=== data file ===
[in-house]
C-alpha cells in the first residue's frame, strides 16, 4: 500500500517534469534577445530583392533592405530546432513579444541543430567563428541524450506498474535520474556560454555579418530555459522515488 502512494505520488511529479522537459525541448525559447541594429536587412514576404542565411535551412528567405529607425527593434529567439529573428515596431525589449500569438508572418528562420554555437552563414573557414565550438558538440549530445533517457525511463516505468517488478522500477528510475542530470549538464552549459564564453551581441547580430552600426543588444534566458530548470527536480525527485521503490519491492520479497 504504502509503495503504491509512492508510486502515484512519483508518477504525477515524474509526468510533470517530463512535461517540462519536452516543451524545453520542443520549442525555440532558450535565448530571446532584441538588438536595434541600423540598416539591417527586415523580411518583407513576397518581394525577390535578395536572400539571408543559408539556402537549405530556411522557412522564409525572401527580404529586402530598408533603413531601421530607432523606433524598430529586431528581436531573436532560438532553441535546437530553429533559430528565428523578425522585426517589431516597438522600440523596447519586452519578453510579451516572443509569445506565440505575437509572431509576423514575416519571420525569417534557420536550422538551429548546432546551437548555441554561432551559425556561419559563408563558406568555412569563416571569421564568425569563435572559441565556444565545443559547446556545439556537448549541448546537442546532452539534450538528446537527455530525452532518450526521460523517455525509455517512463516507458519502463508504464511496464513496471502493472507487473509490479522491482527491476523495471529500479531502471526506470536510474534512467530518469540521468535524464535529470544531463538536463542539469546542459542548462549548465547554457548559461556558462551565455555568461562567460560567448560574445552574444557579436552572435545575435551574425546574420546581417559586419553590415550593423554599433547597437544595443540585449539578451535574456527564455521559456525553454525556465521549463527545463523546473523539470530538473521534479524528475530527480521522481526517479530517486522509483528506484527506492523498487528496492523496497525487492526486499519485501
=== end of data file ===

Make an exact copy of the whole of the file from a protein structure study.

[in-house]
C-alpha cells in the first residue's frame, strides 16, 4: 500500500517534469534577445530583392533592405530546432513579444541543430567563428541524450506498474535520474556560454555579418530555459522515488 502512494505520488511529479522537459525541448525559447541594429536587412514576404542565411535551412528567405529607425527593434529567439529573428515596431525589449500569438508572418528562420554555437552563414573557414565550438558538440549530445533517457525511463516505468517488478522500477528510475542530470549538464552549459564564453551581441547580430552600426543588444534566458530548470527536480525527485521503490519491492520479497 504504502509503495503504491509512492508510486502515484512519483508518477504525477515524474509526468510533470517530463512535461517540462519536452516543451524545453520542443520549442525555440532558450535565448530571446532584441538588438536595434541600423540598416539591417527586415523580411518583407513576397518581394525577390535578395536572400539571408543559408539556402537549405530556411522557412522564409525572401527580404529586402530598408533603413531601421530607432523606433524598430529586431528581436531573436532560438532553441535546437530553429533559430528565428523578425522585426517589431516597438522600440523596447519586452519578453510579451516572443509569445506565440505575437509572431509576423514575416519571420525569417534557420536550422538551429548546432546551437548555441554561432551559425556561419559563408563558406568555412569563416571569421564568425569563435572559441565556444565545443559547446556545439556537448549541448546537442546532452539534450538528446537527455530525452532518450526521460523517455525509455517512463516507458519502463508504464511496464513496471502493472507487473509490479522491482527491476523495471529500479531502471526506470536510474534512467530518469540521468535524464535529470544531463538536463542539469546542459542548462549548465547554457548559461556558462551565455555568461562567460560567448560574445552574444557579436552572435545575435551574425546574420546581417559586419553590415550593423554599433547597437544595443540585449539578451535574456527564455521559456525553454525556465521549463527545463523546473523539470530538473521534479524528475530527480521522481526517479530517486522509483528506484527506492523498487528496492523496497525487492526486499519485501